|The Police Is A Problem
Author: Elenhin PM
As long as the police is not involved, there is no problem, when the police is involved Jack McKenna finds he has a problem. Follows on If There is no Police There is no Problem. One ShotRated: Fiction K+ - English - Family/Humor - Words: 2,731 - Reviews: 3 - Favs: 1 - Follows: 1 - Published: 12-18-11 - Status: Complete - id: 7646996
|A+ A- Full 3/4 1/2 Expand Tighten|
Author's Note: This is a one shot with the McKenna tv show. Brick was simply too much too resist for me. It is set before the show with Brick as a teenager, and thus Guy plays a part. I hope you will all enjoy it.
Warning: The warning is placed here for vinsmouse, who wanted a spew warning here, claiming it might be a bad idea to drink while reading the funnier parts. So please keep in mind that drinking any kind of beverage while reading this, might be hazzard'ous to the health of your screen.
Disclaimer: I do not own McKenna, I do not make any money on this and I have no hope of ever making enough money to own McKenna. No permanent harm will come to Brick, I will not leave him in any mess Dale can't haul him out of, but both he and his Mustang might require some tinkering once I'm done…
The Police Is A Problem
Hanging up the phone Jack tried to decide if he had the energy to deal with it. It had been a long day, longer than any day rightly could be. It was the kind that seemed to be a whole week full of Mondays crammed into one day.
The tour he had taken out had been a disaster, it had rained and the lady of the family had been whining and complaining the whole time. She wanted a refund because no one had warned her there would be rain. Then one of the men had fallen of the horse and he did nothing but complain that he had been subjected to danger by having been given an untamed horse.
It had gone on like that with more misfortunes, one more annoying than the other. He had to take a saddle over to the saddle maker for repair. On the way there the old pick up wouldn't start and on the way back he had a flat tyre. It got to the point where he though that one more problem would drive him right out of his mind.
Obviously no-one had told Brick that, for that boy had obviously made a mess of it. Getting a call to pick him up at the principals office he could have lived with, that wasn't really an unusually bad day. It was just regular routine, he did it at least once most every week. It was usually nothing too bad and he'd just give the boy some nasty chore as punishment. There had been times he didn't really even know what he had done. There had been times when the principal was so busy she didn't really have time to inform him, and he'd just take his boy home and put him to mucking out the stable. Sometimes it just wasn't worth the bother finding out what he had done.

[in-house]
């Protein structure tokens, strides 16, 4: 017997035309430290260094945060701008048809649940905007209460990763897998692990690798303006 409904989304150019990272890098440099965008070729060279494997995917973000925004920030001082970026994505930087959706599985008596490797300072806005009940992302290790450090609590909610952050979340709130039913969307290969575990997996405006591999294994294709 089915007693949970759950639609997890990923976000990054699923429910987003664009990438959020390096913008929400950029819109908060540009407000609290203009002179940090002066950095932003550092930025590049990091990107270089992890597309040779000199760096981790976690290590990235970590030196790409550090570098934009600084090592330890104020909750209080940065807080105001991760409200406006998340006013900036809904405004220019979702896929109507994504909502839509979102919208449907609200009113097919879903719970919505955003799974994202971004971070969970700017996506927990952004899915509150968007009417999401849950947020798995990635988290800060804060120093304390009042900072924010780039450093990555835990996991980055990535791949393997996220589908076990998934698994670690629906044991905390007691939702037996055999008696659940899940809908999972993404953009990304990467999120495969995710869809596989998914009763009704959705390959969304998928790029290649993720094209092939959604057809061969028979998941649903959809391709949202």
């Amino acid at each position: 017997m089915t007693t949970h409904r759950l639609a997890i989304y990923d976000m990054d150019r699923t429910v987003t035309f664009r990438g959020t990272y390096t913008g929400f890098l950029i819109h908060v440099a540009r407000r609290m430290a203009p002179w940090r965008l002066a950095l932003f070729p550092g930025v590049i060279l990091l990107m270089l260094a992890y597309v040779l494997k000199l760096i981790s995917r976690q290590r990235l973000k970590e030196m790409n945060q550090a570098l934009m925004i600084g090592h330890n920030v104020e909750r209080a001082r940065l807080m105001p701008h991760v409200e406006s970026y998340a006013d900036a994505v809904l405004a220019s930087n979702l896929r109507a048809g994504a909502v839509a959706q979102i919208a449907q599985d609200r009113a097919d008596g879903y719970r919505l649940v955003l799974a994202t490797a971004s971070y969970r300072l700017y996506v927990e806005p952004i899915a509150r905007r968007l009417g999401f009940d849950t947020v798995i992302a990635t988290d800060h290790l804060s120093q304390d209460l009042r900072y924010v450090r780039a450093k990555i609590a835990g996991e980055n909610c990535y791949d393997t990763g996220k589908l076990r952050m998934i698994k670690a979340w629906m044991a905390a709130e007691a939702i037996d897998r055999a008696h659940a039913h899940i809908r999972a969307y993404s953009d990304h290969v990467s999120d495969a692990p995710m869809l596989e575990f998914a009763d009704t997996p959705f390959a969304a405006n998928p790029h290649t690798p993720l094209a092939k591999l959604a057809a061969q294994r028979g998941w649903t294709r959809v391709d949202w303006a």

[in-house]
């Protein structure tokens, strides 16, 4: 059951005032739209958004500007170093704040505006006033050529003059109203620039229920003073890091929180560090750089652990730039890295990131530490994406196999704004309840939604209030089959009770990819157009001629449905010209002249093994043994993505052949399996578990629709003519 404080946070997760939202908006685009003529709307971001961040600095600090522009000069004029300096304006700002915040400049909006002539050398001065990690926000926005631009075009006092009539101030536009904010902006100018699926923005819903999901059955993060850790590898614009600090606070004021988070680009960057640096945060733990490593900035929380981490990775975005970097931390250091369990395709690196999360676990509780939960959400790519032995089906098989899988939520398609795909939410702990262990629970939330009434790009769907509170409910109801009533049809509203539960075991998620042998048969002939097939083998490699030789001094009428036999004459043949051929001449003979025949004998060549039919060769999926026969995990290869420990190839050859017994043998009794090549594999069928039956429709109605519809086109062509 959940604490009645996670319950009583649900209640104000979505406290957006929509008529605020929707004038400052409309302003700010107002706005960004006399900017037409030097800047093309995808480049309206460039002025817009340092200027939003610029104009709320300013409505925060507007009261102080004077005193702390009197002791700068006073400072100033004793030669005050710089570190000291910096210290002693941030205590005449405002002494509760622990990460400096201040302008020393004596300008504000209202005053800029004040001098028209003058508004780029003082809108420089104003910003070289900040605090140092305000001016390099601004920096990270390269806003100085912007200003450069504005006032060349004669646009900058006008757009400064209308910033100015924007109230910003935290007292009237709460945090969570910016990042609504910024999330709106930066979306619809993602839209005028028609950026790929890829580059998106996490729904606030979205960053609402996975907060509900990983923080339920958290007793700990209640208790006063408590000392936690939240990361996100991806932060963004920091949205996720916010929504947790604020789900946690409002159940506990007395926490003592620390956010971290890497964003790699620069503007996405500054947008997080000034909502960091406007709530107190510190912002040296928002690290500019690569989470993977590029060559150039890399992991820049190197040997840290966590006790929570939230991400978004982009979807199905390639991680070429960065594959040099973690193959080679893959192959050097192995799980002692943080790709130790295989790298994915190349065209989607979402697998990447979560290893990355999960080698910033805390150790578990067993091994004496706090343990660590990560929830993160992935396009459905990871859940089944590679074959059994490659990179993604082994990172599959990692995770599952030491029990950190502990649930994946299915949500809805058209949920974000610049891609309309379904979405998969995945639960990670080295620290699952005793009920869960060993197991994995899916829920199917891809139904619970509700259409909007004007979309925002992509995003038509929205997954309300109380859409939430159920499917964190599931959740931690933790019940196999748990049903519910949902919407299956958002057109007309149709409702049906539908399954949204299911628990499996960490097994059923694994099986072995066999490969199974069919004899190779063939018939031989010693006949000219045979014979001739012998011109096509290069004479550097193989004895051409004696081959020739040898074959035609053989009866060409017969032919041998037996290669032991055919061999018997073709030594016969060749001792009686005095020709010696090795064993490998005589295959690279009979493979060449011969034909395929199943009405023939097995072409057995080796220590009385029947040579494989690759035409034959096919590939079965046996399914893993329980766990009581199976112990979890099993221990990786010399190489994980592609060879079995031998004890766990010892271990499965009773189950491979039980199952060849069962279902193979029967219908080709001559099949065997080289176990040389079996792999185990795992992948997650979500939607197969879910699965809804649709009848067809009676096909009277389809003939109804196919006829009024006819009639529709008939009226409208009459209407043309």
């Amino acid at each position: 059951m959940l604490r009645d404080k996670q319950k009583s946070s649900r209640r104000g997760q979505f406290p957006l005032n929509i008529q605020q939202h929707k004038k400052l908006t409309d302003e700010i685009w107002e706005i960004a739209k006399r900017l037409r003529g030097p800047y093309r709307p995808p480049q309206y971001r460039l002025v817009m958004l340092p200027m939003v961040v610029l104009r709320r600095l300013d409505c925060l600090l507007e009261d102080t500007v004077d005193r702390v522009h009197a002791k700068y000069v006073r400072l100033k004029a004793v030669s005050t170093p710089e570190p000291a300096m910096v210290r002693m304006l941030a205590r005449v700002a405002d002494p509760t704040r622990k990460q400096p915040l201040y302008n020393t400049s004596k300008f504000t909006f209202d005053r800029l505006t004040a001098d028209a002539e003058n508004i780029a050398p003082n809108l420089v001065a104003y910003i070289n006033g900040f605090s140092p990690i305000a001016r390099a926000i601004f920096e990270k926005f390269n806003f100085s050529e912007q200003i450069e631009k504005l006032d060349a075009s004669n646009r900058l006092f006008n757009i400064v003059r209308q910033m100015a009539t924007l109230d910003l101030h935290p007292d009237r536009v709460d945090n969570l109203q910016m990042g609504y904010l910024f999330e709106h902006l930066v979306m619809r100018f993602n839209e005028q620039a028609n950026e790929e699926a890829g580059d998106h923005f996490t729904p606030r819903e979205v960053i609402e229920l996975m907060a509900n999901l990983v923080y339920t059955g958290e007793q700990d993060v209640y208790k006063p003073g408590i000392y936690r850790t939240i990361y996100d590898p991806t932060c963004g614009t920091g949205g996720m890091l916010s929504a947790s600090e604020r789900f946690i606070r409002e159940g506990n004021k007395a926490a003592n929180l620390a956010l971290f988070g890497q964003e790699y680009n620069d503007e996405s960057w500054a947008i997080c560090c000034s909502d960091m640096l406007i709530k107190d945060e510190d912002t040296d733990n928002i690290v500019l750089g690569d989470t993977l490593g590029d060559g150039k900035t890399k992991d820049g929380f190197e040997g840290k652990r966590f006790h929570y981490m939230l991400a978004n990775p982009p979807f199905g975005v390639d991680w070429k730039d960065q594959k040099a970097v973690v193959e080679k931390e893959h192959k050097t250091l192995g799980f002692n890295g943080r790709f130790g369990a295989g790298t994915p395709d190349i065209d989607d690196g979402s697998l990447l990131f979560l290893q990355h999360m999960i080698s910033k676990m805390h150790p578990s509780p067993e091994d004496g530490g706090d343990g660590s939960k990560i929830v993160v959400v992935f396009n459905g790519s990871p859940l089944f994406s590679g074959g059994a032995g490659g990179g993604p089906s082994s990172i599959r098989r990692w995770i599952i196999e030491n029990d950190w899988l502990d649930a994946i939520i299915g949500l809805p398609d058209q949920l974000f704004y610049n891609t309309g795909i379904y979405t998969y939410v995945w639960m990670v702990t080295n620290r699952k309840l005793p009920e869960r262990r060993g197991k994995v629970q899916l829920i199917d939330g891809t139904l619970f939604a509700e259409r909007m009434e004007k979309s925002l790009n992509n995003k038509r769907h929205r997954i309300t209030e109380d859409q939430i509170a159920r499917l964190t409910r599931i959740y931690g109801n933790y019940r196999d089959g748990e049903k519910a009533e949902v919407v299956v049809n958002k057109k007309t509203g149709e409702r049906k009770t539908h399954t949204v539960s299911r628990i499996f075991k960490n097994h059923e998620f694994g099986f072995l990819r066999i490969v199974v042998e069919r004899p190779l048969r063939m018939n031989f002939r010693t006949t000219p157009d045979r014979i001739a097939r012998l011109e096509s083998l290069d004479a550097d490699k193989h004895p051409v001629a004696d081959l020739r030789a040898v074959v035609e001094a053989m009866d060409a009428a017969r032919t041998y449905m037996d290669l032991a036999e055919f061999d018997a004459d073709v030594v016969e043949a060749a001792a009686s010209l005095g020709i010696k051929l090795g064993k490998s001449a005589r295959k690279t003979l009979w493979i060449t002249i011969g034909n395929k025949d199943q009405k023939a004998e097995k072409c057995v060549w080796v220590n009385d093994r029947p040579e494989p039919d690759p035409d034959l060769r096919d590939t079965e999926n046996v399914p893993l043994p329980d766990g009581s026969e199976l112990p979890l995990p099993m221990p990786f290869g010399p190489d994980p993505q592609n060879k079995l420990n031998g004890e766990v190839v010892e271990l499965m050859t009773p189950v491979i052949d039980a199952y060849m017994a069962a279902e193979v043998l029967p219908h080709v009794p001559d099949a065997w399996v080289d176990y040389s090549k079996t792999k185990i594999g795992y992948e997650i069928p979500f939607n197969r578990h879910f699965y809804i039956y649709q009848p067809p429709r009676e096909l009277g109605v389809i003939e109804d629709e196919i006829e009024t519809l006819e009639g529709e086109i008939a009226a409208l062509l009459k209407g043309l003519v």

This though, with it being the Sheriff who called and having to pick him up at the Sheriff's office and not the school, that was something different all together. That made it a lot worse than usual, and of course the pickup didn't want to start at first so he had to fiddle with it before he could drive to town.
He parked in front of the Sheriff's office and entered, spotting the Sheriff at the back of the bullpen.
"Sam," he nodded towards him.
"Hi Jack," he nodded. "Sorry to have to call you in like this. I just didn't have much option." He gestured towards the chair in front of his desk and he sat down.
"Just tell me what's going on here Sam, what did that idiot of a son I've got get up to?" Jack wanted to know.
"From what I hear it started in school. Someone said something about jumping between the old cinema building and down to the roof of the bakery," Sam explained. "Apparently it didn't take long before they were daring each other to try it."
"And of course that would get Brick riled up," Jack sighed. "He's a real piece of work that one, thinking he could pull that off. I sure hope you got to him before he tried it. He might be an idiot but I don't want to see him breaking his fool neck." The cinema building was some ten feet or so away from the bakery, and a jump between the two were nearly impossible even if the bakery was also nearly ten feet lower. He knew one or two who had tried it when he was young, and it had never gone all that well.
"Sorry Jack, by the time someone called us about it and we got over there, they were already getting down from there and taking off. Rest of the crowd ran off like deer, only reason we got Brick was he had twisted his ankle a little as he landed. Boy's okay, just wasn't up to running out of there. The others were gone so quick I couldn't even see who they were."